A network is a possibility factory.

So tremendous is the fount of plentitude in the network economy that having to deal with nearly infinite choices and mushrooming possibilities may be the limiting factor in the future. Navigating sanely through an expanding ocean of options is already difficult. The typical supermarket in America offers 30,000 to 40,000 products. The average shopper will zoom through the store in 21 minutes, and select out of those 40,000 choices about 18 items. This is an amazing feat of decision making. But it is nothing compared to what happens on the web. There are one million indexed web sites, containing 250 million pages. To be able to find the right page out of that universe is astounding, and the number of pages doubles every year. Dealing with this plentitude is critical because the totals of everything we manufacture in the world are only compounding. The total amount of information stored in the entire world–that’s counting all the libraries, film vaults, and data archives–is estimated to be about 2,000 petabytes. (A petabyte is a billion megabytes, or about a quadrillion books the size of this one.) That’s a lot of bits.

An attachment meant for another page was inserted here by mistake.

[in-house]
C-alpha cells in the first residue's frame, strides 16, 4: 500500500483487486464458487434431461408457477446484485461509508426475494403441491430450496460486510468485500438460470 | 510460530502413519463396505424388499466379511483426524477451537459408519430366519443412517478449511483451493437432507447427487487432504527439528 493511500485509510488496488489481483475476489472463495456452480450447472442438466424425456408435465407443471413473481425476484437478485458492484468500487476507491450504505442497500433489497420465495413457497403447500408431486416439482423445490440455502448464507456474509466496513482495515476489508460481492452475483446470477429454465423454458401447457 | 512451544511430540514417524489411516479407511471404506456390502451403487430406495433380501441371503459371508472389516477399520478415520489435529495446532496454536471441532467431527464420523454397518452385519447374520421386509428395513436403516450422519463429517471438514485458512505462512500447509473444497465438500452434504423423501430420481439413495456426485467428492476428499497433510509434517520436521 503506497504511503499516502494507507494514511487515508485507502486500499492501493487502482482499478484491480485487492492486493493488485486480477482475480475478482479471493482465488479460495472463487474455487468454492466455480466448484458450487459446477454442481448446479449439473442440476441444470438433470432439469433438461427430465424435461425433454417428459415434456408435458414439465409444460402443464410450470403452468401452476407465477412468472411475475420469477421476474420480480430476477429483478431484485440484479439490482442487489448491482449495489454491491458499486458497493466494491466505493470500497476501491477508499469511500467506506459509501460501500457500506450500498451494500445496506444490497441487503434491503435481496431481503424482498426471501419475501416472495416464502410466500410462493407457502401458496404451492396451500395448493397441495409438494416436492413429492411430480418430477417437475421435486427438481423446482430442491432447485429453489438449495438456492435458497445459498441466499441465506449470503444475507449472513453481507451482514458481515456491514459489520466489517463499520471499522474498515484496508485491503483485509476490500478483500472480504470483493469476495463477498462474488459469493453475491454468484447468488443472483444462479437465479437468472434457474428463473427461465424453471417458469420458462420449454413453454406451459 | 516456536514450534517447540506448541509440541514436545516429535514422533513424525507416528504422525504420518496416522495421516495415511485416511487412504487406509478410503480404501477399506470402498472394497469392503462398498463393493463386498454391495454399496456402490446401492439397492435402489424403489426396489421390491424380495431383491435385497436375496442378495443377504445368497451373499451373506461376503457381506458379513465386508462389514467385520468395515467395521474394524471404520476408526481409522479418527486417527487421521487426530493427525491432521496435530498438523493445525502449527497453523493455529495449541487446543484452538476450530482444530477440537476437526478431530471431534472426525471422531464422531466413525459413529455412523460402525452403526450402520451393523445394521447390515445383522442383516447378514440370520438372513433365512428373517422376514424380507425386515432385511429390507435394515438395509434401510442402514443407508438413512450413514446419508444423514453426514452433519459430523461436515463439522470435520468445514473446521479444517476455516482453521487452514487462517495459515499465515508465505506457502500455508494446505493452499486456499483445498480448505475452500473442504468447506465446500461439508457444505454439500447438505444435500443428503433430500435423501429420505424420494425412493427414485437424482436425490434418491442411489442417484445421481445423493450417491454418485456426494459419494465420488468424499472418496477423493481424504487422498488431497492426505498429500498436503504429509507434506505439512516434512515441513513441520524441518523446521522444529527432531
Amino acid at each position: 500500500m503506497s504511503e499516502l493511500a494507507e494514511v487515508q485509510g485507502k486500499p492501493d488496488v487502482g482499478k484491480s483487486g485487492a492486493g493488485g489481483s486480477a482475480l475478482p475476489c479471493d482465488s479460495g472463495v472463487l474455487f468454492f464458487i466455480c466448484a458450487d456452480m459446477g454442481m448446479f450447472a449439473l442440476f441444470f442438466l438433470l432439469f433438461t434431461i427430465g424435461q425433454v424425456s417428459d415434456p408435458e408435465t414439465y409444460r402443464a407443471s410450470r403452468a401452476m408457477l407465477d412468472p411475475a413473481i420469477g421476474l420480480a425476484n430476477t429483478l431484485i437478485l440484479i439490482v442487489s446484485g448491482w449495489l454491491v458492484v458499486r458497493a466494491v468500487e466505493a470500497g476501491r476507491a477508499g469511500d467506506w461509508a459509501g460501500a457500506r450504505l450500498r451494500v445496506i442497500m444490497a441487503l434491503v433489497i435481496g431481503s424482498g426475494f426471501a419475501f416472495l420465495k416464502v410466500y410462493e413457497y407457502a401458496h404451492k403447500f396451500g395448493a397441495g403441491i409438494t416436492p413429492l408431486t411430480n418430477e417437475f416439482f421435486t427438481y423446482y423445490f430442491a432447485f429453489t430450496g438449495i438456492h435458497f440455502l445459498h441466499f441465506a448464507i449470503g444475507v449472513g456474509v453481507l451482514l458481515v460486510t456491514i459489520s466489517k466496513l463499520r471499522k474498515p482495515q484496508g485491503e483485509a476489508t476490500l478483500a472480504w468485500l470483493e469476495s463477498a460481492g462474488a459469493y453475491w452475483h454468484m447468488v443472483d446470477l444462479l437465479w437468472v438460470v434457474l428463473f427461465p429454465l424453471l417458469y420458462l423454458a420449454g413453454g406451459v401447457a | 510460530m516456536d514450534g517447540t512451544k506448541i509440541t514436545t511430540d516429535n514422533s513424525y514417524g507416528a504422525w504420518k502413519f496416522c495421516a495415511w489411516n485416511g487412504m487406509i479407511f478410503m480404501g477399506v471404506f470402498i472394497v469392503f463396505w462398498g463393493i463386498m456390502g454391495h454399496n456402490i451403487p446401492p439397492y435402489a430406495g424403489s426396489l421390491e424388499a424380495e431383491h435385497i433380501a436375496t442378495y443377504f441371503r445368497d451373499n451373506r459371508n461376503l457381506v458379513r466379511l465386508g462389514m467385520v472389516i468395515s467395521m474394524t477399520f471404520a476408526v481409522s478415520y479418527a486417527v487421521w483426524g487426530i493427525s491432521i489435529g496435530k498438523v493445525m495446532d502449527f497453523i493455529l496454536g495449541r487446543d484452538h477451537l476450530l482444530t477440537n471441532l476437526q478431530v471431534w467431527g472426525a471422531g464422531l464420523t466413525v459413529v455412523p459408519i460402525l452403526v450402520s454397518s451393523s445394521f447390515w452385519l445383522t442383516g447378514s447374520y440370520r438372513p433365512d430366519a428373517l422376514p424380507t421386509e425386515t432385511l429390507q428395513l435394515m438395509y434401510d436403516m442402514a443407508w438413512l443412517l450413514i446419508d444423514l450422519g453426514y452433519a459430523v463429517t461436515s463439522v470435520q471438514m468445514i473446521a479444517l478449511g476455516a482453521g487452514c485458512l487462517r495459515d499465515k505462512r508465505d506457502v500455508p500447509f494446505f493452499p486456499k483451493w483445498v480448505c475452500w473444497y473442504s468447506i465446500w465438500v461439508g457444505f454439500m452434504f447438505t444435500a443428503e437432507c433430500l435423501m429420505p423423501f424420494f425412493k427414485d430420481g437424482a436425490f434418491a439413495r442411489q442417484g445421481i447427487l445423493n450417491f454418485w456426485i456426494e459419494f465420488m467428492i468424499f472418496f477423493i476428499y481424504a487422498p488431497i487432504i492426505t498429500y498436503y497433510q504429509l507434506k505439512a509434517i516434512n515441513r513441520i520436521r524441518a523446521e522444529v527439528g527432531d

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This is a blog version of a book of mine first published in 1998. I am re-issuing it (two posts per week) unaltered on its 10th anniversary. Comments welcomed. More details here.
-- KK

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